"Mountain rockumentaries about fathers and sons" could be one of those oddly specific subcategories you might come across while browsing Netflix. It's also how director Eric Becker describes his latest film, Return to Mount Kennedy.
Rock and Roll Hall of Famer Steve Miller and his band will hit Northern Quest Resort & Casino Aug. 28, joined by Americana star Marty Stuart & His Fabulous Superlatives, last seen blowing the roof off the Spokane Arena when they played with Chris Stapleton. The Miller/Stuart show is one of three new summer shows announced for Northern Quest's summer stage; the others are a reggae-tinged double bill of Michael Franti & Spearhead and Ziggy Marley on June 23, and the country sounds of Brett Eldredge and Easton Corbin, taking over the space on June 27.
The term "Renaissance man" doesn't get thrown around all that often anymore, but certainly it applies to Kris Kristofferson.
Gabriella Rose sings with a world-weariness that sounds like it could only have been cultivated over years of lived experience.
When three college buddies at Tufts University started a band called Guster in the early '90s, there's no way they could have known they'd still be on the road together two and a half decades later. Founding members Ryan Miller, Adam Gardner and Brian Rosenworcel — alongside multi-instrumentalist Luke Reynolds — have developed a low-key following for their melodic, tightly controlled songs, and now they're touring behind their eighth studio album Look Alive.
OK, we've got some catching up to do. In the last few weeks, we’ve been inundated with concert announcements, so here’s a rundown of what you can expect to see on Spokane stages as summer approaches.
At this point, the biggest surprise you might get out of a KISS concert is if the band's current "End of the Road" tour is truly, honestly, the quartet's last road trip. We won't know that for a couple years, when the tour is slated to end, but assuming the hard-rock heroes are playing it straight, they're certainly going out in loud, fiery style.
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The goofy 2017 horror comedy Happy Death Day seems like one of the least likely movies to spawn an intricate sci-fi franchise, but writer-director Christopher Landon makes a surprisingly convincing case for just that in Happy Death Day 2U. The first movie found self-centered sorority girl Tree (Jessica Rothe) living the same day over and over while being stalked (and repeatedly killed) by a masked murderer, and used its simple time-loop premise for a series of fun, self-aware jokes and some stock life lessons for its protagonist.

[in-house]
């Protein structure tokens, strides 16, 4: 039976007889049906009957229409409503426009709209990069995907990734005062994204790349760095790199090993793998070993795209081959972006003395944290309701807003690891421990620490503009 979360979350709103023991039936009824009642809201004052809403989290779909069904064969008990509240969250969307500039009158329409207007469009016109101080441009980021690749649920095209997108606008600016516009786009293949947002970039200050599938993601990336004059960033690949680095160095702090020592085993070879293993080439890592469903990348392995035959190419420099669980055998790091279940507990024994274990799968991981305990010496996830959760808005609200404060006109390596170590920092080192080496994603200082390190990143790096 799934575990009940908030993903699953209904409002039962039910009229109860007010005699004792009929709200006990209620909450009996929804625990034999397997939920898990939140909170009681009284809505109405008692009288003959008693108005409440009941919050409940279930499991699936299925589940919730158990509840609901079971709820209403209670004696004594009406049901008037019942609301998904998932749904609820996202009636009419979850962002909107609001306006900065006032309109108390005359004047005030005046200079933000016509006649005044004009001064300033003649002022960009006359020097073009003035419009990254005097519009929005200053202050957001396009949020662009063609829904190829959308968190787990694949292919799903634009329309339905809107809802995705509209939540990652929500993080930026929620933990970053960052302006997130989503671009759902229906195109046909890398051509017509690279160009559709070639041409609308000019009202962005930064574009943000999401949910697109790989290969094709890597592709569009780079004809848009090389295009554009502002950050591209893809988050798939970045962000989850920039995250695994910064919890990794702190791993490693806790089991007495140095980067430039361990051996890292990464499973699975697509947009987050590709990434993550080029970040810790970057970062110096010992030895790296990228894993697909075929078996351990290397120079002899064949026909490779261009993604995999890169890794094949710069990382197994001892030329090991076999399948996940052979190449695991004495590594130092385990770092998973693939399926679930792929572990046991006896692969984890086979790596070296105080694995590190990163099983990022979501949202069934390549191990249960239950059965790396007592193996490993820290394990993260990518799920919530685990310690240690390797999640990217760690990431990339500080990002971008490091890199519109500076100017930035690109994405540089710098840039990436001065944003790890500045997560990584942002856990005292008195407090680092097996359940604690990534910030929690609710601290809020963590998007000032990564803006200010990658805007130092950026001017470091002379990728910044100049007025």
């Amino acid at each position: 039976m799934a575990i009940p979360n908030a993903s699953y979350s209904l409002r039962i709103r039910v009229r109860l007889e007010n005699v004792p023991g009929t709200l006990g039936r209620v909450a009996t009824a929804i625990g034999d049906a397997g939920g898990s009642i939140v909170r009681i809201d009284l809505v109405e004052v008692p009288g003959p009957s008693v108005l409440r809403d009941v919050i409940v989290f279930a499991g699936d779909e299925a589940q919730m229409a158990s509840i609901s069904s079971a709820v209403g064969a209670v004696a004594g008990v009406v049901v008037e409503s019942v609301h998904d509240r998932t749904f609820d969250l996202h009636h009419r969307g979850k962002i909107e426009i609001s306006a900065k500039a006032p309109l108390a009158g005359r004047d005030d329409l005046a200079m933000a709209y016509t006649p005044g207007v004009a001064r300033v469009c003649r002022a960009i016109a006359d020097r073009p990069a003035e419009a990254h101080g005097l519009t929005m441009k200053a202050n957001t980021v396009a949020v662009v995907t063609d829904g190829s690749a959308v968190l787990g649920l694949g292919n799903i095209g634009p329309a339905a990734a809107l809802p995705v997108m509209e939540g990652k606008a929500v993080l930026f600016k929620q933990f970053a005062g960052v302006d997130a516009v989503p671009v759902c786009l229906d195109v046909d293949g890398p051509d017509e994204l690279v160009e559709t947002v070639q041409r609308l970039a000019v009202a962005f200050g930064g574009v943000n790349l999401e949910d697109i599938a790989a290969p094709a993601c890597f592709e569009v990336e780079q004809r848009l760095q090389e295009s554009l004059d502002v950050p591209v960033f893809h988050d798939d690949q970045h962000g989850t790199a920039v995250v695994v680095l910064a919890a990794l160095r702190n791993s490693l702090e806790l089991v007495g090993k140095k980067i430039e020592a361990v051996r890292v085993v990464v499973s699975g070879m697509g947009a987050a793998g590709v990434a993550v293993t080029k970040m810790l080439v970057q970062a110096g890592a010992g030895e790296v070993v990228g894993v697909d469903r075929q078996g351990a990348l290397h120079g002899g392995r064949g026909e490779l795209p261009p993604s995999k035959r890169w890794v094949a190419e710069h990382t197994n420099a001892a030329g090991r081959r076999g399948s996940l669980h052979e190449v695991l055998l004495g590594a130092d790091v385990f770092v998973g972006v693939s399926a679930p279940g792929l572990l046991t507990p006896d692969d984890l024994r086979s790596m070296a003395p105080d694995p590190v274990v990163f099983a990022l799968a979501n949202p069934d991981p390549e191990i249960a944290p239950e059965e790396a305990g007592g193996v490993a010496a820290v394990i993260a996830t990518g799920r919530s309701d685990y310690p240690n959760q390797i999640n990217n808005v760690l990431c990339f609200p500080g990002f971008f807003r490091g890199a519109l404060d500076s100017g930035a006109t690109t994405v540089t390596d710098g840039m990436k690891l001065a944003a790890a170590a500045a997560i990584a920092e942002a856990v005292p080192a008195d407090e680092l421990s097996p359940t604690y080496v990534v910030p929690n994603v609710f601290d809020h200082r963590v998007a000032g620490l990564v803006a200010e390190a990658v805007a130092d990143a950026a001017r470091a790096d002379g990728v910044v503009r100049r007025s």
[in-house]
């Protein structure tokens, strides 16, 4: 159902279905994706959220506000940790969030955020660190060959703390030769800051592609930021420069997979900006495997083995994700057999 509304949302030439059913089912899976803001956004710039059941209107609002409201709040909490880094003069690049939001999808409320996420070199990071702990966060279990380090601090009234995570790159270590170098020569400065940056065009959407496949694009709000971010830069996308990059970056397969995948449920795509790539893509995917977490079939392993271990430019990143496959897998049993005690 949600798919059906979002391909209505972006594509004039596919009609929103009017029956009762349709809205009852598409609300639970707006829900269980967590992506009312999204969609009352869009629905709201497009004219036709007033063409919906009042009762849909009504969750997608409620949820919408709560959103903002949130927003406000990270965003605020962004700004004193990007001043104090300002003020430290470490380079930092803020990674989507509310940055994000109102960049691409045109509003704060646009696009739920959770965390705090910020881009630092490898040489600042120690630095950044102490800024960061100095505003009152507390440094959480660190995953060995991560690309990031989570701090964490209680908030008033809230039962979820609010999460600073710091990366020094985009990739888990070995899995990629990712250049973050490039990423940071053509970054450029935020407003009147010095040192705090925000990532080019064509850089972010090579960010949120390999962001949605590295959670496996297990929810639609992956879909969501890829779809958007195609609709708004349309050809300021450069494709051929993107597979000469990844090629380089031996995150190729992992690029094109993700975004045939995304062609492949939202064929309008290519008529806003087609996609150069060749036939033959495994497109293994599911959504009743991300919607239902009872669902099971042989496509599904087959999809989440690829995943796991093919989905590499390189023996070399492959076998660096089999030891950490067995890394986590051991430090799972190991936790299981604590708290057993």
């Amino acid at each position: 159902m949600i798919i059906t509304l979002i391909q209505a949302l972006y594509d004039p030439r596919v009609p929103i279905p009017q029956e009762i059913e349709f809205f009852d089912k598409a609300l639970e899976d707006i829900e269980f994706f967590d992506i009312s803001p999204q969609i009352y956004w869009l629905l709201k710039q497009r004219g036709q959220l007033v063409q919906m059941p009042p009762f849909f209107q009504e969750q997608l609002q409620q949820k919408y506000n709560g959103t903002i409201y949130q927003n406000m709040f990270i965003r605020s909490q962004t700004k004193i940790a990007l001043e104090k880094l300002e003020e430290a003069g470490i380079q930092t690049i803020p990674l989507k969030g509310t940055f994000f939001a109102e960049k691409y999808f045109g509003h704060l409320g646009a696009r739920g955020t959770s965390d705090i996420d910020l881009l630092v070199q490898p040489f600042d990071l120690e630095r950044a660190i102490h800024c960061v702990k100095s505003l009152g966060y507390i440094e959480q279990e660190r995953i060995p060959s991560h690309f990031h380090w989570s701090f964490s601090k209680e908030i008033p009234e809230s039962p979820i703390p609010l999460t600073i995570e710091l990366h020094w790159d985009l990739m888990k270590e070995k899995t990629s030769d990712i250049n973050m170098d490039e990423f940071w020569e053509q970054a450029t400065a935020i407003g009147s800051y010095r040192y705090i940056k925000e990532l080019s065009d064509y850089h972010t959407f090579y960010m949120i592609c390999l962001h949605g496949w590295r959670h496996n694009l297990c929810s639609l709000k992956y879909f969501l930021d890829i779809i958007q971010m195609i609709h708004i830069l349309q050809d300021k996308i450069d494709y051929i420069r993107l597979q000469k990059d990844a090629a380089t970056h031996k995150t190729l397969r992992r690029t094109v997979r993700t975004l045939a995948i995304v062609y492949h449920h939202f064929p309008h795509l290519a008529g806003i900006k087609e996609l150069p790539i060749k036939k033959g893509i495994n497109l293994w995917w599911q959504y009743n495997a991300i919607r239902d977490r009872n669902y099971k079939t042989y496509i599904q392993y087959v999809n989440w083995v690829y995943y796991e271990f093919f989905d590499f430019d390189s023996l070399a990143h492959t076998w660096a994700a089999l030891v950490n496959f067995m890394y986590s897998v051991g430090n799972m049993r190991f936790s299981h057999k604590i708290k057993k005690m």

Every Hollywood film is a business transaction, and yet 2014's The LEGO Movie looked like it was going to be even more blatantly corporate than your typical cinematic toy tie-in. What a shock, then, that it turned out to be both a feature-length commercial and a brilliant, inventive animated comedy, exuberant and visually playful and highly self-aware.
Pawel Pawlikowski's Cold War is an epic in miniature, a story that spans more than a decade in the lives of two people and is set against the most tumultuous period in 20th-century Europe, and yet runs less than 90 minutes. It's remarkable how much feeling, human nature and history he captures in that short amount of time, and it never feels rushed.
Joe Cornish's 2011 debut feature Attack the Block effectively combined a fun genre adventure with some refreshing social realism, in its story of teenagers living in a South London housing project who fight off an alien invasion. Cornish's new film, The Kid Who Would Be King, is sort of a toned-down version of the same approach, a lighter, more family-friendly fantasy with only slight hints of social commentary.
What's your favorite movie genre? Comedy?
Note: They Shall Not Grow Old has been shown in occasional one-off screenings since December, but it begins a regular run at River Park Square this weekend. So London's Imperial War Museum went to Peter Jackson and said, "Look, we have all this amazing archival footage from World War I. Can you do something cool with it for the Armistice, the 100th anniversary of the end of the war?"
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